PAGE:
HARRINA HWANG | The Daily Evergreen
Before author Ernest Cline’s lecture Monday night at Beasley Coliseum, the PA system burst with an array of buzzy synth music, from artists like Thomas Dolby and Pat Benatar. The playlist served as a nod to the ’80s pop culture woven throughout Cline’s debut novel.
“Ready Player One,” WSU’s Common Reading for 2017, combines past nostalgia and a dystopian future wracked with poverty and misery. Technology is their only escape, and the characters find themselves entrenched in virtual reality nearly every waking moment.
So what was Cline’s purpose in writing a novel with such a dismal view of the future? Why all the ‘80s pop culture references? And, most of all, why was this book chosen for 2017, and what should students gain from reading this novel?
Susan Poch, co-director of WSU Common Reading, gave some answers with her introduction. The book was chosen, she said, to encourage students to “think critically and differently” as well as start a dialogue about the evolution of technology. But she soon stepped aside to let Cline take the podium.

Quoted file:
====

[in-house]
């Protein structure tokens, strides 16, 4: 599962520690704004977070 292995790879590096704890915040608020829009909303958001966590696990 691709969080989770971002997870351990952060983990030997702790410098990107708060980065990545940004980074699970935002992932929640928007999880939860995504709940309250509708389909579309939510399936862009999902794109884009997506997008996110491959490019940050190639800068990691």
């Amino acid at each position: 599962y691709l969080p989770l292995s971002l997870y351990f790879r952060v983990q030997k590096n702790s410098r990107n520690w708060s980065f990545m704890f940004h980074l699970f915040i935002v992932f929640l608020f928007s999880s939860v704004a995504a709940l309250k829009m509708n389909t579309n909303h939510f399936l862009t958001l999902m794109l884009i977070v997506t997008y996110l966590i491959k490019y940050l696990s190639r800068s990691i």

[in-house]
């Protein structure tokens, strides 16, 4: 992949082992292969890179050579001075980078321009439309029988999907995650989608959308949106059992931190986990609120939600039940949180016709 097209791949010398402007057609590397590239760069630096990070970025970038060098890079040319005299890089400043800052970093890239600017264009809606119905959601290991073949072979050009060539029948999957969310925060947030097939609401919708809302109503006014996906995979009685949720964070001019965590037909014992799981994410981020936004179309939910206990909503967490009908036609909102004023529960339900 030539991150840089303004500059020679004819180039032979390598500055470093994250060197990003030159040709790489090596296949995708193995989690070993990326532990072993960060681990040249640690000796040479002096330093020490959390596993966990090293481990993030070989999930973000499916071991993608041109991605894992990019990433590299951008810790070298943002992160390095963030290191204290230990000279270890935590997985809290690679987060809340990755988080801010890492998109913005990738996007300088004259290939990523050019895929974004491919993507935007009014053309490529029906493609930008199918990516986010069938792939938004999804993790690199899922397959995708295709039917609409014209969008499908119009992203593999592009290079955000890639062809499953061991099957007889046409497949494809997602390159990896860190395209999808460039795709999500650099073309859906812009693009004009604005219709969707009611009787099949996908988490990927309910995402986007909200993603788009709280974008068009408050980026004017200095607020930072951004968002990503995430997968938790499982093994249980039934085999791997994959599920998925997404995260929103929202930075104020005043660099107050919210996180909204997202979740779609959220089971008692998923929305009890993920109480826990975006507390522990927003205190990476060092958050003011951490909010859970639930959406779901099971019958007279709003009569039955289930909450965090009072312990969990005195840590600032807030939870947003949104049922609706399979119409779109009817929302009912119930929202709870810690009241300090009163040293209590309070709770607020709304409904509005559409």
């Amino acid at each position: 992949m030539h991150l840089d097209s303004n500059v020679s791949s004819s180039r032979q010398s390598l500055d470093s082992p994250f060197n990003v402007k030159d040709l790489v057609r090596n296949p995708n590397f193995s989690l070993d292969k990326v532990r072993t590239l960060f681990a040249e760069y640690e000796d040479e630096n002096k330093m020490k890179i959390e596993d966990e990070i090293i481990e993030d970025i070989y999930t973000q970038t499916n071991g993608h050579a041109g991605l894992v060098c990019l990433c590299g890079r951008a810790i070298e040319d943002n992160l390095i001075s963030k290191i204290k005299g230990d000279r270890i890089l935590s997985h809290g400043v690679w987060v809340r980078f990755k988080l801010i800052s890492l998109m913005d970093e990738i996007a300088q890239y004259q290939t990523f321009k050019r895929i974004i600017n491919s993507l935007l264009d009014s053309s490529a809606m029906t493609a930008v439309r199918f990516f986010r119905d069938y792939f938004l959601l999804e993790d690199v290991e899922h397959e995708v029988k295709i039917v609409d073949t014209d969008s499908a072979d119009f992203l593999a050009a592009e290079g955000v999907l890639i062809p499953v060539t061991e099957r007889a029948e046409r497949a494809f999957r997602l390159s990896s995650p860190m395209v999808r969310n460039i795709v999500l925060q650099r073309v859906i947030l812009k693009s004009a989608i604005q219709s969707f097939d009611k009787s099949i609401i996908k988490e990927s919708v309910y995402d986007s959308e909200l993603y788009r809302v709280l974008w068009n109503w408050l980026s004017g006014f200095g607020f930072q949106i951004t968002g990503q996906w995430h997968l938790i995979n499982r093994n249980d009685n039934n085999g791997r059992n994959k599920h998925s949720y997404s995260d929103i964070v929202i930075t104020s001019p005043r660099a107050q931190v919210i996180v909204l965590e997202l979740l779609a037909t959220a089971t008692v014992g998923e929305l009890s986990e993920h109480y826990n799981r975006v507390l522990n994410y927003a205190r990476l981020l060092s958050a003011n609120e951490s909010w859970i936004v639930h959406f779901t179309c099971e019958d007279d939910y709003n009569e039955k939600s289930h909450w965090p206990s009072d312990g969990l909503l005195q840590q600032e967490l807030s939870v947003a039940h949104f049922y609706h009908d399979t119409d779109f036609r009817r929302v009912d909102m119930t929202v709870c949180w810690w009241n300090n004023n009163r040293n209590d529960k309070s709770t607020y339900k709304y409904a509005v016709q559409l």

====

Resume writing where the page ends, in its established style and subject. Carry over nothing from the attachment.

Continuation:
Cline spoke with all the enthusiasm that could be expected of an author whose movie adaptation has been picked up by Steven Spielberg. When he got particularly excited, he’d adjust his dark-rimmed glasses (this happened no less than 133 times; I counted).
He was inspired to include pop culture in his novel, he said, as a “powerful connecting force.” This all came after a screenplay of his was altered beyond his preference, and he decided to write a novel as a way to “geek out directly with the reader,” rather than risk these elements being lost in translation.
Cline found that “anything you can imagine, you can throw into the story.” Thus, “Ready Player One” became a way to share his own passion for ’80s culture, while also using it to connect readers with shared interests.
As for the dystopian aspect, Cline again referenced pop culture while making a case for the many sides of technology. He explained that virtual reality, like reading a book or listening to an album, “provides a little escape for a few hours.” He stressed that the novel shows “both the promise and the peril with this technology.”
“Above all, I want for them to enjoy the story,” he wrote in an email, “but I hope the book also prompts them to consider the effects of our ongoing relationship with our own technology and its influence on human identity.”
Anna Young is a freshman creative writing major from Helena, Montana. She can be contacted at firstname.lastname@example.org.